Man from Nebraska

By Letts, Tracy | American Theatre, September 2004 | Go to article overview

Man from Nebraska


Letts, Tracy, American Theatre


ABOUT THE PLAYWRIGHT Tracy Letts is the author of three plays, Man from Nebraska, which was produced at the Steppenwolf Theatre Company in 2003 and was a finalist for a Pulitzer Prize; Killer Joe, which has been produced in Chicago, London and New York; and Bug, which is currently playing in New York and has played in Chicago and London. A Steppenwolf ensemble member since 2002, Letts has appeared at Steppenwolf in Homebody/Kabul, The Dazzle, Glengarry Glen Ross (also Dublin and Toronto), Three Days of Rain, The Road to Nirvana, Picasso at the Lapin Agile and the Arts Exchange production of The Glass Menagerie. He recently appeared at Atlanta's Alliance Theatre Company in Who's Afraid of Virginia Woolf?, directed by Amy Morton. Previous Chicago stage appearances include The Caine Mutiny Court-Martial at A Red Orchid Theatre, Conquest of the South Pole at Famous Door and Bouncers at the Next Lab. He has appeared on television in The District, Profiler, The Drew Carey Show, Seinfeld and Home Improvement. Film appearances include Guinevere, U.S. Marshals and Chicago Cab. He recently made his directorial debut at Lookingglass Theatre Company with Great Men of Science Nos. 21 and 22. Letts will appear at Steppenwolf next season in The Dresser with John Mahoney.

[ILLUSTRATION OMITTED]

ABOUT THE PLAY Man from Nebraska premiered at the Steppenwolf Theatre Company (Martha Lavey, artistic director; David Hawkanson, executive director) on Nov. 30, 2003. The production was directed by Anna D. Shapiro. The scenic design was by Todd Rosenthal, the costume design was by Mara Blumenfeld, the lighting desgin was by Ann Wrightson and the sound design was by Rob Milburn and Michael Bodeen. The music composition was by Shawn Letts, the dramaturg was Edward Sobel and the stage manager was Malcolm Ewen. The production featured Karen Aldridge, Richard Bull, Shannon Cochran, Barbara Ann Grimes, Beth Lacke, Rondi Reed, Michael Shannon, Rick Snyder and Thomas White. Man from Nebraska was a finalist for the 2004 Pulitzer Prize for Drama.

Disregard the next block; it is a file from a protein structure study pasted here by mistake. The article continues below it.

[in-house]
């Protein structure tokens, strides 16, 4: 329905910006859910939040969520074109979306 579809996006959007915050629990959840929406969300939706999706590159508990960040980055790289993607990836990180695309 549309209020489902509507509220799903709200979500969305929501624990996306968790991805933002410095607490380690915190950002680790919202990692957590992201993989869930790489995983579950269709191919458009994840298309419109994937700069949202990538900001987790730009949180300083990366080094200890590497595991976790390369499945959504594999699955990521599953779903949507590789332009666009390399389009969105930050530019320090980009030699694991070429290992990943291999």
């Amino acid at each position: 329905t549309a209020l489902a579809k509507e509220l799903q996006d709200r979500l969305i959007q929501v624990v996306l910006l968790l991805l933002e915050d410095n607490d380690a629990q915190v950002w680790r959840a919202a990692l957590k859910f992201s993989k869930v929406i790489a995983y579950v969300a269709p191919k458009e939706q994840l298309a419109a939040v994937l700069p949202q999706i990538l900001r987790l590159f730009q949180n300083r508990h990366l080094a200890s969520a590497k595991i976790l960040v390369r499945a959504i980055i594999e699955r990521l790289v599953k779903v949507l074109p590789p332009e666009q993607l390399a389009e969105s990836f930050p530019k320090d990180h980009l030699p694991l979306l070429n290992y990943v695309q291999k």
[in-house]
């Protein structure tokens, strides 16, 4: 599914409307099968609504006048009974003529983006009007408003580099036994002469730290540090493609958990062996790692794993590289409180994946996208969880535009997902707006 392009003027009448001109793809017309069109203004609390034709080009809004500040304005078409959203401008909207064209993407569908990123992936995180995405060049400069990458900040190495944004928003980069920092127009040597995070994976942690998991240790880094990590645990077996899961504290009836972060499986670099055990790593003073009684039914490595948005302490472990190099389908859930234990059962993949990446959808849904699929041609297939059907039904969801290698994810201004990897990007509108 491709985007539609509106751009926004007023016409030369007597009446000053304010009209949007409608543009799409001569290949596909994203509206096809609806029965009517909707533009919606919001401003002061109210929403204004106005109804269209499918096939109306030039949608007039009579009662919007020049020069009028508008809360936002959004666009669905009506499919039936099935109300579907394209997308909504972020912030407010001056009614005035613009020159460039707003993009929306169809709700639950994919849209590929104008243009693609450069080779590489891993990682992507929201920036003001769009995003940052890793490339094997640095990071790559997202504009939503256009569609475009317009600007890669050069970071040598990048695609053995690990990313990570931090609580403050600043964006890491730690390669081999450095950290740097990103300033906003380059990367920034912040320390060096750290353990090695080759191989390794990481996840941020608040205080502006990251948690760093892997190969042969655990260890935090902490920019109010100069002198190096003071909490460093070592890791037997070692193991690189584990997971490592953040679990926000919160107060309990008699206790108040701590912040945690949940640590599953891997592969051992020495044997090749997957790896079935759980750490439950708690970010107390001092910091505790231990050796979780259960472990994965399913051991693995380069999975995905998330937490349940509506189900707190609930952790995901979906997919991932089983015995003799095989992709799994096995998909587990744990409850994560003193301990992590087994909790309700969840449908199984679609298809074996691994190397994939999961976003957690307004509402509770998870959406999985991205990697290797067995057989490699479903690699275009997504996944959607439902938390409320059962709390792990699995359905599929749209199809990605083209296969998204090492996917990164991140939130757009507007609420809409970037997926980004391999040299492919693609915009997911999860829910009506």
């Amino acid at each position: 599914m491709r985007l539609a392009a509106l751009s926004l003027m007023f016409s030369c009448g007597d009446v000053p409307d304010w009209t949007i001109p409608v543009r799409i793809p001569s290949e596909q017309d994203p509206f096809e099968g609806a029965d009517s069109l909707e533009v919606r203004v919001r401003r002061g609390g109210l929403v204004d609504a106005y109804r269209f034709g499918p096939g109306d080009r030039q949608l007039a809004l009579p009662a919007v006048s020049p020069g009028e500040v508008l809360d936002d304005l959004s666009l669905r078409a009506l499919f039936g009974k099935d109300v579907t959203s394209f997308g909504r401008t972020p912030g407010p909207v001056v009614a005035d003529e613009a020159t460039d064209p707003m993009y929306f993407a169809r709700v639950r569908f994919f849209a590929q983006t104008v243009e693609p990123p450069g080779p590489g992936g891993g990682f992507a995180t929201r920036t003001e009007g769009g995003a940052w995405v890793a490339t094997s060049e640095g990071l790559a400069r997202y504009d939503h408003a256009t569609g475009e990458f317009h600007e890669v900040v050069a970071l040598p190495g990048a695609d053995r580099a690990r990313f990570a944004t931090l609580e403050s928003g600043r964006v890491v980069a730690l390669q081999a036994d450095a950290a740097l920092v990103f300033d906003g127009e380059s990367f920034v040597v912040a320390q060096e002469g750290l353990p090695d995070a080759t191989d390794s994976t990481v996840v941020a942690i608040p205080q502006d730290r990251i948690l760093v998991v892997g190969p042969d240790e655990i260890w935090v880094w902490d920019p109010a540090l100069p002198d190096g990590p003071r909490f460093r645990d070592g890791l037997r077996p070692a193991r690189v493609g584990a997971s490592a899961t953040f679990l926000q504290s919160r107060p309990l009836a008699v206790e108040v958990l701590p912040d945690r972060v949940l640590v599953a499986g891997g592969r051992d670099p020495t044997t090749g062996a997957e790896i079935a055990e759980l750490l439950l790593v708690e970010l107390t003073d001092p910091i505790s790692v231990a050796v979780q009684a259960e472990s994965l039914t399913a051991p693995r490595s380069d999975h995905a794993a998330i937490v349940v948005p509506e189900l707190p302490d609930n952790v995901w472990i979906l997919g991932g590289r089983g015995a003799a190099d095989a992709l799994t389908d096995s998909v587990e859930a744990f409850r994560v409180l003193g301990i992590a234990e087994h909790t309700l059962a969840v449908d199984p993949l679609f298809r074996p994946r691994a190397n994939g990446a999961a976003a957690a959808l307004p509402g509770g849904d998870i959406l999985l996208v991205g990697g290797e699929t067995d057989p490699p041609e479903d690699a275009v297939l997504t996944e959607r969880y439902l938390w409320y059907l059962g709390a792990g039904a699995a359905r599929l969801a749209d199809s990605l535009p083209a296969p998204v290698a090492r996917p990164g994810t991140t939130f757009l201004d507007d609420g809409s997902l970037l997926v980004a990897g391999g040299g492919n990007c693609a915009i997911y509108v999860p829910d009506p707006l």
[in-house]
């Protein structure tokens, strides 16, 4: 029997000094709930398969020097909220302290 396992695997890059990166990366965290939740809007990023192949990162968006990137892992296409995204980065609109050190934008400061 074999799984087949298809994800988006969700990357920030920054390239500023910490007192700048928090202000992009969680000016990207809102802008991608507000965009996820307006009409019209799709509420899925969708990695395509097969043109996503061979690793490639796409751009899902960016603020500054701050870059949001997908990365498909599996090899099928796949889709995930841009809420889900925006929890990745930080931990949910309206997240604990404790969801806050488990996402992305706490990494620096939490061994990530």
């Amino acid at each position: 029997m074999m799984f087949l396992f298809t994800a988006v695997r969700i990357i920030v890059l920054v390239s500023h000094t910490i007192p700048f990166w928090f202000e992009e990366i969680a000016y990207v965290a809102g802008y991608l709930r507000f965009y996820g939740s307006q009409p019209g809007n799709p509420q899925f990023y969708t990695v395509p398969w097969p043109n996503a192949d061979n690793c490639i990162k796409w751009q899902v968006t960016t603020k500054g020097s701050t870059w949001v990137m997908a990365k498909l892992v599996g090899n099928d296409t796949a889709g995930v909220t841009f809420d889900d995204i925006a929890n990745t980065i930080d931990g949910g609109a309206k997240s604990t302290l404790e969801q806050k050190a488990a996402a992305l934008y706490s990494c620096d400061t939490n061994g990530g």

Silence on the Page

AN INTERVIEW WITH THE PLAYWRIGHT BY TED THOMPSON

TED THOMPSON: Man from Nebraska is very different in tone and subject matter from your two previous plays, Killer Joe and Bug. Was this intentional?

TRACY LETTS: I suppose there are pretty big differences between Man from Nebraska and those other two shows. For me, though, they're fairly cosmetic differences. Man from Nebraska has more sweep; it's more opened up; there are a lot of scenes; it's not contained in the same boiler-room atmosphere as the other two plays.

But the plays all share something thematically. I'm not aware of the similarities while I'm writing, but they're all about characters who are searching, and searching in a kind of vacuum. In the case of Man from Nebraska, the main character is a bit more mainstream than the other two plays, and that was intentional. I wanted to write a play that spoke to the audience in the theatre--one that was a little more difficult for them to distance themselves from and say, "Well that's not me." As I look around me at Steppenwolf, I see middle- to upper-middle-class patrons watching the show. It was a conscious effort to speak to a greater number of them.

Man from Nebraska is about a man who's questioning his faith. Did you grow up in the Baptist church?

I'm from a small town in Oklahoma, right smack dab in the middle of the Bible Belt. I grew up around Baptists, and when I did attend church, I attended a Baptist church. So I wasn't writing about a totally alien landscape.

Was Man from Nebraska born from an experience?

I was in London and I saw an older man, obviously from the American Midwest, wearing a sweater that was a little too bright, walking into this fish-and-chips shop, and something about it sparked my imagination. Around the same time, I was driving from California back to Chicago, and I stopped in a cafeteria in Lincoln, Nebr. …

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